George McGherin of The McGehrin Group

Transcript of George McGherin, of the McGherin Group, interview by Alan Olsen for the American Dreams Show:

Alan Olsen: Welcome to today’s show I have with me, George. McGehrin George, welcome,

George McGherin: Alan, it’s good to be here. It’s good to catch up with you.

Alan Olsen: So, George, you’re a founder of the McGehrin Group and did quite a few things in your life. But why don’t you give us your story background? How you got where you are today and what it took to get there?

George McGherin: I was kind of I was taught like a lot of money here in the States, I was taught, like a lot of folks to sort of go to school, academically, and when you work for a company, that’s what I was taught at home, right, I was taught zero risk, play it safe. And you work someplace for 20-30 years. And this is I’ll be 46. In April, right. So this is just to give you context, with the generation. I grew up when you still had to, like get up to turn the TV channel, before the remote, so I was just a different. So I did that, I went to school, had the opportunity to travel a little bit in and Europe, got back here to the states got a job for a large corporations. And life was good. Until one day, I got a call from a recruiter- headhunter- who was in Miami, he said, George, there’s an amazing opportunity in Miami, it was for a consulting gig, you need to come down and interview and three or four days later, I was working and in living in Miami, right? So you know, so the weather in New York City, New Jersey, in January is horrendous. And, I was like living the dream. So, in my 20’s, young, didn’t do any due diligence about the opportunity, you know, I jumped on the money, I burned all my bridges with one of these big boards that I was working at in the consulting realm. And life was good for three months. One day, I go into the office, and there’s a sad, sad, sad look on everyone’s face. And the company I was working for was closing down the office. So I was unemployed. You know? So I was like, okay, you know, I asked the HR lady, what do I do when I’m unemployed? Like, what’s the next step? And she said, Well, you need to get unemployment. So I go to the unemployment office in Miami. And the  next thing I know, I’m thinking look at all, like, look at the people next to me and I’ve done everything correctly and I’m still unemployed. I made the decision literally, in the unemployment office, never to work for somebody ever again. I think I had some luck there. I started to evaluate, myself. I’ve done everything I was supposed to do scholastically, I’ve worked hard. I played it the way they told me to, and I’m still unemployed. I thought, if I’m going to fail, I’m going to fail on my own terms. And if I win, I’m gonna win on my own terms. And that was kind of it. So my plan was to go around to these little recruiting agencies, (I run a recruiting company now), look for a job, get a nine to five. And then I can start a business and nighttime, I walked into literally the business that I have now. Got into recruiting, and I’ve had it for 20 years now. But I worked in a small place for like, three months, three months later, I said, I can do it myself. And I started, I took a risk to start a business. And it went from bad to worse. By the way, if you ever I mean, for entrepreneurs out there, it’s not as sexy as it could be. And I went from broke to broker, you know, for three years. And then I just kept on showing up. I remember thinking I’m one day closer to not being poor, one day closer, one day closer… One day, I wasn’t poor and that was the drug that got me hooked.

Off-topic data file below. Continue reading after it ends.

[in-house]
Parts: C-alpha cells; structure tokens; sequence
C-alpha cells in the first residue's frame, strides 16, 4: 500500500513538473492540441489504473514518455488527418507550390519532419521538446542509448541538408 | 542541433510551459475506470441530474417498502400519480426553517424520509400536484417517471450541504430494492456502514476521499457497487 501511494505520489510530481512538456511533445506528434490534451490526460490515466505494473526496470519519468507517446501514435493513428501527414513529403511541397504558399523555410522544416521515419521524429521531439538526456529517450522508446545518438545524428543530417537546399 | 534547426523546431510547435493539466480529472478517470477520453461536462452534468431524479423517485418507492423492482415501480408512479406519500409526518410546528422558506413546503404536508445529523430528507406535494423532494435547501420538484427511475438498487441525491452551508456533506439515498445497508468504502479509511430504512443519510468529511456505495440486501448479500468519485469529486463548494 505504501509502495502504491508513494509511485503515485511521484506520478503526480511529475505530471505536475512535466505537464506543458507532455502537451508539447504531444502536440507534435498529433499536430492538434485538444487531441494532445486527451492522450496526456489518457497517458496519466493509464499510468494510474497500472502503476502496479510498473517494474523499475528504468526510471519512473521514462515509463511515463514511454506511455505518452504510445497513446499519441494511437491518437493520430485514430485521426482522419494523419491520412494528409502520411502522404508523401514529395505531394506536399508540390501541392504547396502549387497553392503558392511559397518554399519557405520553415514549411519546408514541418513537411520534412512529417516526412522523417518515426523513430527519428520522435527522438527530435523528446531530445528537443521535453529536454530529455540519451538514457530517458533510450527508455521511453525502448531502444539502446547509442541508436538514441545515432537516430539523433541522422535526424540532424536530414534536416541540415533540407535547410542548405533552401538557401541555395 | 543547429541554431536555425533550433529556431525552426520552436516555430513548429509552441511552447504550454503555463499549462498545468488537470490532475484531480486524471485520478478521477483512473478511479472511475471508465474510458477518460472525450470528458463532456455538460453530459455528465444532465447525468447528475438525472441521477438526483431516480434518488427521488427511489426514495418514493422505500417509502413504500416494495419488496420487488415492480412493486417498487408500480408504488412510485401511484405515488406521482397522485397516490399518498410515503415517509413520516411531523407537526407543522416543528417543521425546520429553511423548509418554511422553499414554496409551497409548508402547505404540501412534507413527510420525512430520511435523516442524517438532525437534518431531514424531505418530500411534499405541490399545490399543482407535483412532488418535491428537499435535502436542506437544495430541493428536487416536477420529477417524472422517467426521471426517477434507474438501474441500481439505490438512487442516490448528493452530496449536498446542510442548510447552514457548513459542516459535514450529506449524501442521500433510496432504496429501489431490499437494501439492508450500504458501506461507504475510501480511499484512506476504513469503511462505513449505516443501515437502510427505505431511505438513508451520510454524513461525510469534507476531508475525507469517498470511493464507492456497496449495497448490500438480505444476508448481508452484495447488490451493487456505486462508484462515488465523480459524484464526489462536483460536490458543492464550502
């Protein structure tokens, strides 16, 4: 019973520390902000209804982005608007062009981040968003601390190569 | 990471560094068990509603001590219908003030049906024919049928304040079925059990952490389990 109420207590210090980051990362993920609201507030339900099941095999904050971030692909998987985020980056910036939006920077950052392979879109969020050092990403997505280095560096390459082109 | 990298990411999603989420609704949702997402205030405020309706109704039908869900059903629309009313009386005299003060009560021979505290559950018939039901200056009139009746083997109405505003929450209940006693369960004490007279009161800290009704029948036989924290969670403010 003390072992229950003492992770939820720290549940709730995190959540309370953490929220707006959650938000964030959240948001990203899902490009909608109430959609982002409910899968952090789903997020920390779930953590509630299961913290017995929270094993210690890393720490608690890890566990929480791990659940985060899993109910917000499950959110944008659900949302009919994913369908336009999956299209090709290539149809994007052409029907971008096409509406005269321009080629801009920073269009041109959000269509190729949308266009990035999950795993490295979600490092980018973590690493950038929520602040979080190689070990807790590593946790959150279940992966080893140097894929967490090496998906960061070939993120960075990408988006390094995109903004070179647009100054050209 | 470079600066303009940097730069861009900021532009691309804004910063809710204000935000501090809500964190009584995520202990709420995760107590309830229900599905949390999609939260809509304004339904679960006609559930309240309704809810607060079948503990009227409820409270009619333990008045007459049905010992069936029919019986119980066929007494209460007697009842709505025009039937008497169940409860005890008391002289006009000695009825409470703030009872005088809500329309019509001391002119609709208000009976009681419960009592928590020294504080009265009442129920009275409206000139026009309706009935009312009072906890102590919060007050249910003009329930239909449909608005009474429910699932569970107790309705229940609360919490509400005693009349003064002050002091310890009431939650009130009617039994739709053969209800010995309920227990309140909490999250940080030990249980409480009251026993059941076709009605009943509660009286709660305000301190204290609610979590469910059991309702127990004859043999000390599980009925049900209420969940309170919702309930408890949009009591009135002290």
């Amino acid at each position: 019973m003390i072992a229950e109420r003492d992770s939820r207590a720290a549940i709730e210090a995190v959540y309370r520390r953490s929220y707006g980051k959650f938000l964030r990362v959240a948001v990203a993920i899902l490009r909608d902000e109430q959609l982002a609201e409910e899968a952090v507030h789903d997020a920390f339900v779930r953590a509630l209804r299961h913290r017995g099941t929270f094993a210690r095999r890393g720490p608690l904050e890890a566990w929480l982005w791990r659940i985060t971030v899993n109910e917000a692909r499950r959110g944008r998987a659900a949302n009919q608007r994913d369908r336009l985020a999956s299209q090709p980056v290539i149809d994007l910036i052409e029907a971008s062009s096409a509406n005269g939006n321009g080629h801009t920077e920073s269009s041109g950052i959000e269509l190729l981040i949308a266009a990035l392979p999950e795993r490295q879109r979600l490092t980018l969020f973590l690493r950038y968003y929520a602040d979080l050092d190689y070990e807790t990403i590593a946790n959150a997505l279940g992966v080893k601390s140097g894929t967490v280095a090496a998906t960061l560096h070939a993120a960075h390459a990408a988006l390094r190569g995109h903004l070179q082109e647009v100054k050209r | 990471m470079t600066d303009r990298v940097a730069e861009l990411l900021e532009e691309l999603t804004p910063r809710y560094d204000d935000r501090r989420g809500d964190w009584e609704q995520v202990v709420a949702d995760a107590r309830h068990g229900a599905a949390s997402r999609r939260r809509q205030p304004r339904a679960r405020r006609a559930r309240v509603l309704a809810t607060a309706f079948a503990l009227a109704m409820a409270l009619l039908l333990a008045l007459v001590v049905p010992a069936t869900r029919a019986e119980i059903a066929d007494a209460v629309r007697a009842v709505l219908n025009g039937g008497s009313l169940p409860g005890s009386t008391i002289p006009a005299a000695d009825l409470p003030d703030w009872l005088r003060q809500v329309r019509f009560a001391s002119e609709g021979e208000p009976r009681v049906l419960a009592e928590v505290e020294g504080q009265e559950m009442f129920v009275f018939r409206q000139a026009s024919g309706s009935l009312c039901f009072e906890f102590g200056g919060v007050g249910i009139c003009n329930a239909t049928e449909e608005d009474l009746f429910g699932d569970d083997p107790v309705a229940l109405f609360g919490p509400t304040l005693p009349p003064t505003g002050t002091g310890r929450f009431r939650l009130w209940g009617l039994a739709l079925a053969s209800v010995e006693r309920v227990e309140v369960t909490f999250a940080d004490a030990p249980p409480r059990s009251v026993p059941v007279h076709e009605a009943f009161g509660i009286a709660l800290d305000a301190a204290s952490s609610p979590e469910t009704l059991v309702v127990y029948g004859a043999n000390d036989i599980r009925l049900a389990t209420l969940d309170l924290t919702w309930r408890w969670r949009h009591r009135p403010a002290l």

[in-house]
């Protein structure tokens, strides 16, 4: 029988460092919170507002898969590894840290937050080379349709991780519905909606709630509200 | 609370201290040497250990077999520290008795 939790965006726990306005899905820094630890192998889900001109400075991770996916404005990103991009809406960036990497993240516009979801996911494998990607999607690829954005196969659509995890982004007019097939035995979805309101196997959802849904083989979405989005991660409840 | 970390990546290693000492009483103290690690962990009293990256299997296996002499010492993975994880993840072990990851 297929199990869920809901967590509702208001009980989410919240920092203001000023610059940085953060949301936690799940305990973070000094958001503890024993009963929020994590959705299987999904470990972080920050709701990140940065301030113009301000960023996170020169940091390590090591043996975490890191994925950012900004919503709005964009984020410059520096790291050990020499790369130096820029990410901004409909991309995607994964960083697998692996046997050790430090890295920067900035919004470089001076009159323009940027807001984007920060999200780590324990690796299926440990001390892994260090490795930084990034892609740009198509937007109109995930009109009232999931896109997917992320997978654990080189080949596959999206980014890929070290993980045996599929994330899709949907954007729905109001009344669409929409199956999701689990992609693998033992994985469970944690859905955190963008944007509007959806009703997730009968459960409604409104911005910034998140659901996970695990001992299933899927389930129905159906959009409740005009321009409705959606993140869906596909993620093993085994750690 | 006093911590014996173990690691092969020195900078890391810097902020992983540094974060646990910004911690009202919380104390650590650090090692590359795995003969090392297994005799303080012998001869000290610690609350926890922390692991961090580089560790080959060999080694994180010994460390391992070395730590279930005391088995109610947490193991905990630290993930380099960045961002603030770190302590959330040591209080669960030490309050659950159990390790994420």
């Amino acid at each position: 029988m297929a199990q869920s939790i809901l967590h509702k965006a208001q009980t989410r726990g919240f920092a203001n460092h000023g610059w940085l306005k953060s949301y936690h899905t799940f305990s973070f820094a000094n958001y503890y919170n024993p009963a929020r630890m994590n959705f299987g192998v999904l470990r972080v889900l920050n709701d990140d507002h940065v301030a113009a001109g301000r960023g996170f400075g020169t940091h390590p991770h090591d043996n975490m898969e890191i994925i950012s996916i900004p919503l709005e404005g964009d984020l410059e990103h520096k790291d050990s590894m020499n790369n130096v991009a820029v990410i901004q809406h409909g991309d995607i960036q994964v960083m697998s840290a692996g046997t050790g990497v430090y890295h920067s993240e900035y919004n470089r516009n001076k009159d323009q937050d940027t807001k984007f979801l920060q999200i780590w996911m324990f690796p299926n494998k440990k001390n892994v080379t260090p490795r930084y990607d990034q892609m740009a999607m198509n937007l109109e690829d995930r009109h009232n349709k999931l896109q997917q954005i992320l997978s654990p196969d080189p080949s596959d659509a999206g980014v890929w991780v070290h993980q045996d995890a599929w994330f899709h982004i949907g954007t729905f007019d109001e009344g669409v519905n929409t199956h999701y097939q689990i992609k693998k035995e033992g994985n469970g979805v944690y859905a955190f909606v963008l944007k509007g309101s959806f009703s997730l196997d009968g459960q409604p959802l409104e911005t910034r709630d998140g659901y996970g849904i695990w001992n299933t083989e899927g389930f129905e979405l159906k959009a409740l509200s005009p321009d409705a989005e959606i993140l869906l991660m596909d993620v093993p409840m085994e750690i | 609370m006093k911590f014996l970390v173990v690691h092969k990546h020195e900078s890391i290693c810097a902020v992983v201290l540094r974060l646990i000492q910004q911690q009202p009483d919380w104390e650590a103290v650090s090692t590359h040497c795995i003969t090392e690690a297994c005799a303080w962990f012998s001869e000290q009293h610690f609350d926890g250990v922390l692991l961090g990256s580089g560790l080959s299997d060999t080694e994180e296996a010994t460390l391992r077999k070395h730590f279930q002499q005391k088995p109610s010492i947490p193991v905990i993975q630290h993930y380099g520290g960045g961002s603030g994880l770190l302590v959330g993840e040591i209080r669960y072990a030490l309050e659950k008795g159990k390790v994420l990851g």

Alan Olsen: What was your first sale like?